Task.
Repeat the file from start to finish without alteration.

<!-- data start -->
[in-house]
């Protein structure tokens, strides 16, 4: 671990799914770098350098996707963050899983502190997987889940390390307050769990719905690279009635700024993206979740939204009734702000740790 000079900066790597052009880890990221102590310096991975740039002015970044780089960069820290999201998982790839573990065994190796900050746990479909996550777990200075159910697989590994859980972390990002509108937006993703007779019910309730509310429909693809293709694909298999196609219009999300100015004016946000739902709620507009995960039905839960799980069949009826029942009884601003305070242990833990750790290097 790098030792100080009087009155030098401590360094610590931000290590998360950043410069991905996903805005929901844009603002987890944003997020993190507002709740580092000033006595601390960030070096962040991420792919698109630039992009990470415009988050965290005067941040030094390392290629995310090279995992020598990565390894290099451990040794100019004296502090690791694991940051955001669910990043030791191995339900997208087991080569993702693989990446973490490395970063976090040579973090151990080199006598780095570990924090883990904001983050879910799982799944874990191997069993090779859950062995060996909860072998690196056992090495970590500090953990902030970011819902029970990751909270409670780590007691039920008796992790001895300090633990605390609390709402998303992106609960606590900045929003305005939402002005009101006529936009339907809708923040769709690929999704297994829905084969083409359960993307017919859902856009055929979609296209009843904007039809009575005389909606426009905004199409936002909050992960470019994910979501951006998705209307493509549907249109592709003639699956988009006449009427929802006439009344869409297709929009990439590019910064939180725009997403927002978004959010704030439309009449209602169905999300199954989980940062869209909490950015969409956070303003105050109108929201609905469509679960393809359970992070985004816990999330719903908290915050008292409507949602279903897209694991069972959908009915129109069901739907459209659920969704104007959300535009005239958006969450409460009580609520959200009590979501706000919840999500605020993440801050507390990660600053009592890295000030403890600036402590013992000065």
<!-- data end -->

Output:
[in-house]
């Protein structure tokens, strides 16, 4: 671990799914770098350098996707963050899983502190997987889940390390307050769990719905690279009635700024993206979740939204009734702000740790 000079900066790597052009880890990221102590310096991975740039002015970044780089960069820290999201998982790839573990065994190796900050746990479909996550777990200075159910697989590994859980972390990002509108937006993703007779019910309730509310429909693809293709694909298999196609219009999300100015004016946000739902709620507009995960039905839960799980069949009826029942009884601003305070242990833990750790290097 790098030792100080009087009155030098401590360094610590931000290590998360950043410069991905996903805005929901844009603002987890944003997020993190507002709740580092000033006595601390960030070096962040991420792919698109630039992009990470415009988050965290005067941040030094390392290629995310090279995992020598990565390894290099451990040794100019004296502090690791694991940051955001669910990043030791191995339900997208087991080569993702693989990446973490490395970063976090040579973090151990080199006598780095570990924090883990904001983050879910799982799944874990191997069993090779859950062995060996909860072998690196056992090495970590500090953990902030970011819902029970990751909270409670780590007691039920008796992790001895300090633990605390609390709402998303992106609960606590900045929003305005939402002005009101006529936009339907809708923040769709690929999704297994829905084969083409359960993307017919859902856009055929979609296209009843904007039809009575005389909606426009905004199409936002909050992960470019994910979501951006998705209307493509549907249109592709003639699956988009006449009427929802006439009344869409297709929009990439590019910064939180725009997403927002978004959010704030439309009449209602169905999300199954989980940062869209909490950015969409956070303003105050109108929201609905469509679960393809359970992070985004816990999330719903908290915050008292409507949602279903897209694991069972959908009915129109069901739907459209659920969704104007959300535009005239958006969450409460009580609520959200009590979501706000919840999500605020993440801050507390990660600053009592890295000030403890600036402590013992000065």